Okay, the first thing you’re going to have to do is get your hands on a cart. Metal ones are the only ones worth grabbing. I say, grab the biggest one you can find (but then I’ve never tried a small one.) Once you have that, you just grab yourself a hacksaw, and cut the basket off the bottom half of the cart. Just cut the four legs as close as you can to the basket. We also took the plastic handle off the cart, so that whoever originally owned the cart wouldn’t come after us trying to get it back. Take off any identifying marks, even if you dumpstered the thing. (rather than finding it on the side of the road or in a vacant lot or something.)Next you’re going to need an adult sized bike to attach the cart to. I would highly suggest a women’s bike, since they’re much easier to get on and off of. I would also highly suggest that it be a 10 speed, since you’ll be happy to have the extra gears when you’re trying to pedal a basket full of groceries (or bricks, or people, or whatever) uphill.
Here’s a list of other things you’ll need to complete this project:
6 or more small U-clamps (about an inch across)
1 large U-clamp (big enough to fit around the head tube of your bike)
2 matching front wheels & coinciding forks. (I would suggest at least 26inch wheels)
2-4 hose clamps
1 tin can
Take the forks and wheels and position them on the sides of the cart. You can screw around with this and try to figure out where they work best, but we found that the forks should stick past the bottom of the cart a couple inches, and should be pretty close to the back. One reason for this is that most of a cart is composed of weak little bars. If you attach the forks to those, the little welds will break, and it won’t be very strong. There are only a few strong bars that forks should be attached to. We chose a point near the back where some of the main supports are. Two of these strong bars crossed each other, and we put the U-clamps there. Put the U-clamps on, and tighten them down a bit. Make sure the cart sits level, and then tighten everything up. (I’ve highlighted the strong bars red, so they’re more visible in the picture. Notice the clamps (circled in yellow) are all attached to at least one of these.)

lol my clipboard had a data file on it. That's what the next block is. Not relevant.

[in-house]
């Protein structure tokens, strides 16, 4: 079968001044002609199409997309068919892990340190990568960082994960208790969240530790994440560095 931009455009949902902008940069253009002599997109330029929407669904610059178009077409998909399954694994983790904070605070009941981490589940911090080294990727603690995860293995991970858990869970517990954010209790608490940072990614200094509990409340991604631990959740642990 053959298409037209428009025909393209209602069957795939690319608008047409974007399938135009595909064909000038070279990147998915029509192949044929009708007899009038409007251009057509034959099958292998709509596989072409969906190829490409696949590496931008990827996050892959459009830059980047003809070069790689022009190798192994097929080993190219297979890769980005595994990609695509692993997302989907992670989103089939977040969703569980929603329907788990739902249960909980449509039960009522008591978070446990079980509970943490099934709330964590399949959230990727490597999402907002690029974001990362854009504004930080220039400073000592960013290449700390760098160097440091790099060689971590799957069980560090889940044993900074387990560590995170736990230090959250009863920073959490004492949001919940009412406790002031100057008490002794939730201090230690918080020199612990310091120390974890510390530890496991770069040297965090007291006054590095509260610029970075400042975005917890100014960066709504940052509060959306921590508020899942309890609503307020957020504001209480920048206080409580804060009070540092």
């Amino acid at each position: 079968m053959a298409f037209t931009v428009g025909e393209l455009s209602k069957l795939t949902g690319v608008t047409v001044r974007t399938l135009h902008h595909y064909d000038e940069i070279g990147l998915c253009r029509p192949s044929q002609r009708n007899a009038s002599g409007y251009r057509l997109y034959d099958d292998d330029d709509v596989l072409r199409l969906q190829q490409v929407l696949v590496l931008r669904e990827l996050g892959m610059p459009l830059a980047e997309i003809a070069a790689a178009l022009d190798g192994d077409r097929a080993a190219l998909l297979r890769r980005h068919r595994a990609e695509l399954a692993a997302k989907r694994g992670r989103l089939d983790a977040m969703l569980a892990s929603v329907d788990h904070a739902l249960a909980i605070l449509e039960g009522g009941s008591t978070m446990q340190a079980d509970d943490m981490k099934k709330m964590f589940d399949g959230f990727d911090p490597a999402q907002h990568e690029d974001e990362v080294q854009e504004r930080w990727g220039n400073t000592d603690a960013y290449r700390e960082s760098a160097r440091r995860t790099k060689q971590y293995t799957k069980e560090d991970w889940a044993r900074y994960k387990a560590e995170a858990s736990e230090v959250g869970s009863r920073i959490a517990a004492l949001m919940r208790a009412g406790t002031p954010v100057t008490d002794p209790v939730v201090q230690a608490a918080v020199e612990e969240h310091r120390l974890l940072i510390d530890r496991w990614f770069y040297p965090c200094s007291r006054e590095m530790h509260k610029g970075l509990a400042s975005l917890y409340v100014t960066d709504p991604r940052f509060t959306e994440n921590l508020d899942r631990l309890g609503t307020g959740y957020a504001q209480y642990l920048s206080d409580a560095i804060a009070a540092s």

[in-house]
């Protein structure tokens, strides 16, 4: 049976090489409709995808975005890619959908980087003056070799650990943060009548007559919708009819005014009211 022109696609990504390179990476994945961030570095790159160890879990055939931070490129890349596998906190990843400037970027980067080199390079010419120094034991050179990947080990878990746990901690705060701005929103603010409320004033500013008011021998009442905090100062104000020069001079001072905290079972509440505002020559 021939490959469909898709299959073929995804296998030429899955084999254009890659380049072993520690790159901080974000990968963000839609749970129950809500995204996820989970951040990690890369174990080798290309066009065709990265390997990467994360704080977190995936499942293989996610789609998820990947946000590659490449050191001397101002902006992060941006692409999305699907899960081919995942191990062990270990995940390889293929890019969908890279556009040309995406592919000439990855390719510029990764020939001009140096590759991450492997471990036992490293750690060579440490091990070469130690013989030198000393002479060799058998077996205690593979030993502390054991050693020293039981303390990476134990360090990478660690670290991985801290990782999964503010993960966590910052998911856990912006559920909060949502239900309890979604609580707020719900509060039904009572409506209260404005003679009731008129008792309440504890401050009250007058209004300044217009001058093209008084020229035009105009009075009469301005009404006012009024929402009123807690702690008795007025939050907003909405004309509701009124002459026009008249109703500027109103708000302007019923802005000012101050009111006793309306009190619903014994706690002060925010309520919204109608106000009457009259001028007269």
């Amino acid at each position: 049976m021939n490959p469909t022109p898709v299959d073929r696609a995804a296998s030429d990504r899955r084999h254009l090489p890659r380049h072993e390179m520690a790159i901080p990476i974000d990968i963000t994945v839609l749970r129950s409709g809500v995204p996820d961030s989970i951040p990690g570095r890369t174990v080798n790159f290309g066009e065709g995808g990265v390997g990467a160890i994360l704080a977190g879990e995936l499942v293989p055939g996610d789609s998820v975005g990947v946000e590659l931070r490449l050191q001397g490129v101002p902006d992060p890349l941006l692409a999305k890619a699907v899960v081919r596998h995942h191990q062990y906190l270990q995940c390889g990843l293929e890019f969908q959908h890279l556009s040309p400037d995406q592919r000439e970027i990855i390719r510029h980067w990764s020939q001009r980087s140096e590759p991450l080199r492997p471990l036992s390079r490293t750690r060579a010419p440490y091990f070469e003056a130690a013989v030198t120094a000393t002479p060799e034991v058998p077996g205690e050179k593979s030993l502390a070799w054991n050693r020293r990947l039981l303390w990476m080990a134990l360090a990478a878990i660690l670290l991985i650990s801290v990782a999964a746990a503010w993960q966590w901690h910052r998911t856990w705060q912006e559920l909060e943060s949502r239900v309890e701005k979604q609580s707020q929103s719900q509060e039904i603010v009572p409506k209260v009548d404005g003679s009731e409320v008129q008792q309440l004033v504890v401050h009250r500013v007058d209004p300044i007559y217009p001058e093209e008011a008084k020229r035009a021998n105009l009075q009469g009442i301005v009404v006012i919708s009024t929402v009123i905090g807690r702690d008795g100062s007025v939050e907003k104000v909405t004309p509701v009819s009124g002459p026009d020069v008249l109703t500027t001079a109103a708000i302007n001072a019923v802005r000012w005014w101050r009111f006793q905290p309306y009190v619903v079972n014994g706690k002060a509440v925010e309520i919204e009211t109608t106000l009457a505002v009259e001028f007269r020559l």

Now, pull the front wheel off your bike. Remove the front brake, and both the brake handles. Now spread open the neck and remove your handlebars. (You’ll want to leave the neck, as you’ll be using it later. Also, using the handlebars to spread the neck open will make the job easier later on.)
We tried to file the dropouts on the fork wide enough to accept the bar that runs across the bottom of the back of the basket, but gave up as we were in such a hurry to get the thing done. It evidently didn’t need to be done, but I think it might be a good idea anyway. So then you just turn the forks around, so they’re backwards and center them on the bar that runs across the bottom of the back of the cart. Use a U-clamp on each side of the fork near the bottom to attach it to a strong part of the back of the cart. Then use your big U-clamp to attach the neck to the back part of the cart. To make the attachment just a little more secure, we spread open the neck, and twisted the two pieces of the handle with a channel locks so they would slide into it, then tightened it up. To get a really tight fit, we would have needed some old tubing or tin can strips or something, but we left it as is. We also attached our gear shifters to the neck. Because the backs of most carts flap open, you’ll need to use a few hose clamps to hold it shut. We put a couple on the bottom, and a couple on the sides.
Now you’ve kind of got a choice with the brakes. You can just leave off the front one, and attach the back handle to the cart like we did. Or you can put brakes on both the forks attached to the cart, and have them up in front where all the stopping power is. This is what I would have done, but the bike I was using didn’t have any brakes, and I had trouble scrounging up even one. This is where that tin can will come in handy. You’ll have to cut strips of it to wrap around the cart handle, so you can tightly attach the brake handles. In the pictures, it looks like we duct taped ours on, but that’s just there to cover the edges of the tin can. Some grips would make the handle a bit more comfortable. (maybe some of those foam 10 speed ones or something)
I haven’t gone into every single detail about putting one of these together, because every single bike/cart combination is going to be different. With each you’ll encounter your own special brand of problems along the way. If you’ve never worked on a bike before, this might not be the project for you. Probably learning to adjust your brakes & gears, and change your tires is a good place to start. If you’ve done some work on bikes, this should come pretty easy for you. The hardest part for us was coming up with the basic design, and doing it without any welds. We’ve fixed that problem for you. Now go to it!
Just to let you know, our concern about the forks moving was well founded. Our forks do move a bit, but if the bike is moving forward, and especially with a load, the problem is self-correcting. It has yet to be a real problem. These things are pretty difficult to drive. I found that it’s much easier to steer by leaning, than by trying to turn the cart. The problem is that you have to shift your weight the opposite of the way you want to go. It’s sort of difficult to explain, but once you have yours built, you’ll see what I mean. It’s definitely not built for speed. In order to keep control, you have to move sort of slow. It’s good for getting loads of stuff (like groceries) but I wouldn’t want to use it as an every day bike (unless I was hauling a lot of stuff every day, and then I would build a trailer.)